Archive for the ‘violence’ Tag
A politician in Jamaica who has actually been saying something meaningful is the education minister, Andrew Holness. He has been visiting Olympic Gardens – a ghetto commnunity in Kingston and saying stuff about trying to give kids an alternative to a life of crime by teaching them to read and write at the very least.
Literacy rates in the area are currently only about 40-50 per cent and he says he’s committed to getting this up to a 100 per cent in 5 years.
So what would it take to actually achieve this? Money of course, for school equipment like computers – groups like Teens for Technology have been doing stuff to make this happen.
But something that the minister cannot control but which hinders education terribly, is the violence. Fear that kids have is real and a complete distraction, preventing them from going to school sometimes and not being able to concentrate when this is the backdrop to study.
Then there are the role models in the community – shottas are the ones that are talked about and who command respect and often have money to get what they want. They also have the influence to recruit the next generation coming up behind them. In this context, the goal Holness has set for himself is pretty unrealistic but let’s see him try and do something at least.
Major sporting event in JA, attracting lots of press attention from around the world see here and part of the global highlights on BBC World Service where they are saying…
The 100th Anniversary of Jamaica’s national schools athletics Champs is taking place. BBC Sports World will come from Jamaica.
The BBC Caribbean Service and World Service Sports have pulled the expertise together to cover this event which launched Usain Bolt. We may be able to spot Usain Bolt of 2012.
So very sad to see this which reports how there have been two stabbings so far and that there is an increase in violence in schools as the pressure mounts up as the Champs draws near. I have blogged about violence in schools before here see that post.
The start of DeMarco’s track True friend goes, “
Demarco dem seh yo, yuh a deportee (haha)
Dem seh yuh come from foreign an yuh nahave nuh money
Yuh bruck like dog (haha)
Dem seh yuh a iron balloon
Yo dem seh yuh nah reach nuh weh (haha)
He may have been deported, and broke, but at least he didn’t come back as a criminal. There are many that do, from the UK these Jamaicans are sometimes put into projects that are aimed at trying to stop the cycle of crime. From the UK’s point of view, it’s about trying to stop Jamaican criminals ending up in the UK and also I think it’s a sweetener for JA to handle the problem rather than them burdening the UK prisoner population.
Whatever the motivation, it’s a good thing.
Here’s a quote from a young guy who was caught up in a cycle of crime and violence, ” it’s only when you call the shots that you can begin to hush the guns”.
So they’ve been trying to “Hush the Guns” with young guys in Tower Hill and Tower street correctional centre for the last 3 years. Has it been working?
There was a lot of money ploughed into all this, 129 million JA dollars (1.4 m US dollars) , now funding looks like it’s ooming to an end.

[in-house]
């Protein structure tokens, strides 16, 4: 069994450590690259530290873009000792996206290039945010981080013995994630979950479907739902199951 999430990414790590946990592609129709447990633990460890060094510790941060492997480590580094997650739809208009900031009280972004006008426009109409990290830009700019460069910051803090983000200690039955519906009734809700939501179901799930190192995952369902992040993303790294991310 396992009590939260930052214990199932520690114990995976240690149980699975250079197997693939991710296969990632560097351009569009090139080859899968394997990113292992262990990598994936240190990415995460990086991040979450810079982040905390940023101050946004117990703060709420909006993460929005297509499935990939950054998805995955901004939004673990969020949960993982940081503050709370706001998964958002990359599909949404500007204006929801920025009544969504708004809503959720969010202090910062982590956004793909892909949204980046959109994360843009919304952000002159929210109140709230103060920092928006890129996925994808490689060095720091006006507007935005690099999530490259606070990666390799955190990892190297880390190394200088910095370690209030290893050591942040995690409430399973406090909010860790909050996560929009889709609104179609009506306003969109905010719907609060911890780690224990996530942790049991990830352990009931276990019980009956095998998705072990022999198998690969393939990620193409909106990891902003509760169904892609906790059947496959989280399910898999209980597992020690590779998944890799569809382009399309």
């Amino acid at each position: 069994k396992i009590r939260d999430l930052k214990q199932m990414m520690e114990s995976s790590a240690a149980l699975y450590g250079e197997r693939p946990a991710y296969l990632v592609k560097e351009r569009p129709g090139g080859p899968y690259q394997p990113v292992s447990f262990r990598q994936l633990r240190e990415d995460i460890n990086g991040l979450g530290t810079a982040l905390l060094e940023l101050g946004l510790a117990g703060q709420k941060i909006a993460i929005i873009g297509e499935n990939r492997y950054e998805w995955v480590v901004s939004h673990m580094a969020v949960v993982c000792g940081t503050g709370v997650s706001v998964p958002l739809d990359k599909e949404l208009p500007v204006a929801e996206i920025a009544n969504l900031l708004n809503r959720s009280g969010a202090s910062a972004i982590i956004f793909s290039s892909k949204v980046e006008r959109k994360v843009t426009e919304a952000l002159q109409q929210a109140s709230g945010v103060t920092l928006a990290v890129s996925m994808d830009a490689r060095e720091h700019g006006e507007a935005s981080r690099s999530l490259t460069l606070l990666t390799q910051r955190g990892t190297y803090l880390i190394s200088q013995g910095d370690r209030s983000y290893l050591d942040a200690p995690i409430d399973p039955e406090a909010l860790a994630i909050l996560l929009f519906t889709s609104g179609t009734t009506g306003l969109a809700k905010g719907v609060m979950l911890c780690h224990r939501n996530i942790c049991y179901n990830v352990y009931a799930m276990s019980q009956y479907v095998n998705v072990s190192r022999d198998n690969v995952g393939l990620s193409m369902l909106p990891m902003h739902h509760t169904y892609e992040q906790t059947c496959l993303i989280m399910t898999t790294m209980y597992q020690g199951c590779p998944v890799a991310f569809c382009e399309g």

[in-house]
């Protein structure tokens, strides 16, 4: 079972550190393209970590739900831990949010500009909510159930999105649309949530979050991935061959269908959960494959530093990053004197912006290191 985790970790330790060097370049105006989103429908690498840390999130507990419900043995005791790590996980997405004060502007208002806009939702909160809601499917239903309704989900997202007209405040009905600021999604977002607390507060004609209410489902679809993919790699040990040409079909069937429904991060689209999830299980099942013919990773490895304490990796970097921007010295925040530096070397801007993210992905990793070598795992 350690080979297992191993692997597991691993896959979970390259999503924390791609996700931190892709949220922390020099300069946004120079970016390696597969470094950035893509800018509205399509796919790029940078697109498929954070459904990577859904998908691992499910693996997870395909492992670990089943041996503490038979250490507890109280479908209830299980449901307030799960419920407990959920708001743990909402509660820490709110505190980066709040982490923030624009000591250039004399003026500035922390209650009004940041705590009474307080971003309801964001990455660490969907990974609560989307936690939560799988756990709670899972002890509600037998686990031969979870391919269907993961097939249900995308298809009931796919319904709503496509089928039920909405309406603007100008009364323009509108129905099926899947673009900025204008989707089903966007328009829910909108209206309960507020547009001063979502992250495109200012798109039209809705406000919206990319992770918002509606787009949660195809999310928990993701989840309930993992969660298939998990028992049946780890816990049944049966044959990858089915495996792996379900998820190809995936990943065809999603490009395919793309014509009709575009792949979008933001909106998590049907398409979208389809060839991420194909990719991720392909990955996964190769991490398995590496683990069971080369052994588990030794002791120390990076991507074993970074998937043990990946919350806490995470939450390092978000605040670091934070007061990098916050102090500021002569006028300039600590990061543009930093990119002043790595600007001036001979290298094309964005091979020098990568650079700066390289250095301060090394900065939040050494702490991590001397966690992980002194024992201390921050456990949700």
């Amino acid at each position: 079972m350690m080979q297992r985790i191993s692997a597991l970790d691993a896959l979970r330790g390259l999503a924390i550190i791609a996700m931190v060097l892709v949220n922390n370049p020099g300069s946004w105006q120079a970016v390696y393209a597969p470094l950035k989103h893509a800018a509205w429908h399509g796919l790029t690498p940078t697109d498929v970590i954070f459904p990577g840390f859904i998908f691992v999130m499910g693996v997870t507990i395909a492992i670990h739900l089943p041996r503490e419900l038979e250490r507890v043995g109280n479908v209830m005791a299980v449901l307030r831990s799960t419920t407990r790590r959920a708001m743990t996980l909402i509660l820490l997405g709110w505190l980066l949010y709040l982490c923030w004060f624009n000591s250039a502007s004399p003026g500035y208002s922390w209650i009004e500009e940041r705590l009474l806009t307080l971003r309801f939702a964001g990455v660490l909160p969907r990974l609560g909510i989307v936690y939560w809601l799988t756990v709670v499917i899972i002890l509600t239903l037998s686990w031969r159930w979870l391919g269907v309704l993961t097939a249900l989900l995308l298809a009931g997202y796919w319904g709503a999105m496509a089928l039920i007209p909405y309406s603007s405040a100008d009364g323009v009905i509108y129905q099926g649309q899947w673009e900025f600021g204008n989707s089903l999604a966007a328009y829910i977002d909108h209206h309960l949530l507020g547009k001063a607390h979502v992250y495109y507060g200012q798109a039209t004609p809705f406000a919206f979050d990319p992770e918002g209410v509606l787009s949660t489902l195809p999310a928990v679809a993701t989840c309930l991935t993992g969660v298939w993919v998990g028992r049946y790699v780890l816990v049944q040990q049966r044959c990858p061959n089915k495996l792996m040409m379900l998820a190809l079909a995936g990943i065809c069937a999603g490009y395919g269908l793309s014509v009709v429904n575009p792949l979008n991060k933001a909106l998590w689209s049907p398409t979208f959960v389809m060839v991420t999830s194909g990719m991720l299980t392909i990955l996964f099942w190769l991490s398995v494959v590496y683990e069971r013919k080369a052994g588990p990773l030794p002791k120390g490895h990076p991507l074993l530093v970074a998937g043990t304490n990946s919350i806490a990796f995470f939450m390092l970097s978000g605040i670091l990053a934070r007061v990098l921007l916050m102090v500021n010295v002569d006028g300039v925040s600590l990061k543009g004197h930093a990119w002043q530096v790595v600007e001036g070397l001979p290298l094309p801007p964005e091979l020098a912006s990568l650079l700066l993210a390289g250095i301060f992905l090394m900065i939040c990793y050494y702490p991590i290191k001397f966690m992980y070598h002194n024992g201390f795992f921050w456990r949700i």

If you were a gangster, controlling a group of young shottas, dominating a community in the deprived ghetto areas of Kingston, Jamaica, if you were profiting from a nice income from extortion or drug running – where would you lay your sleepy head every night?
According to this report, the top men are residing, not under the zinc roof in seaview gardens or jungle where they rule the roost – oh no – they’re laying low uptown. Enjoying the cool breeze in the hills. Hope Pastures, Jack’s Hill, Cherry Gardens.
I can’t say I blame them. Escaping the likelihood of getting shot in a police raid. Or from a rival gang’s bullets. Not to mention the lack of adequate sanitation and room size. If you could escape all that of course you would. It’s just a shame that the ordinary people blighted by gang warfare can’t move themselves and their young children away from it.
The number of people murdered in Jamaica in 2008 reached 1600.
That’s the second highest total ever recorded. 2005 saw more people killed – 1,674 was the total then. Read about 2005 totals here.
There were 1,574 murders reported in 2007, a 17 per cent rise on 2006. More details on those figures here.
One of the final murders in 2008 was a pregnant woman who was apparently shot over an argument about the whereabouts of an illegal gun. She and two others were taken out of the car they were driving in and shot several times. See full details of that shooting here.
I thought this photo of a woman shot on the street with her unfinished fizzy drink beside her while people around look on shows the reality of what these figures amount to. It has now become something that people become immune to and expect to see. Unless you are directly related to the person lying there, it’s easy to feel detached. While the fear means that more and more people stay indoors, they keep their houses, their mouths and their eyes tightly bound shut.
Bruce Golding is claiming success in his policies and says he’s going to improve the justice system – if it wasn’t so tragic it would be seriously laughable.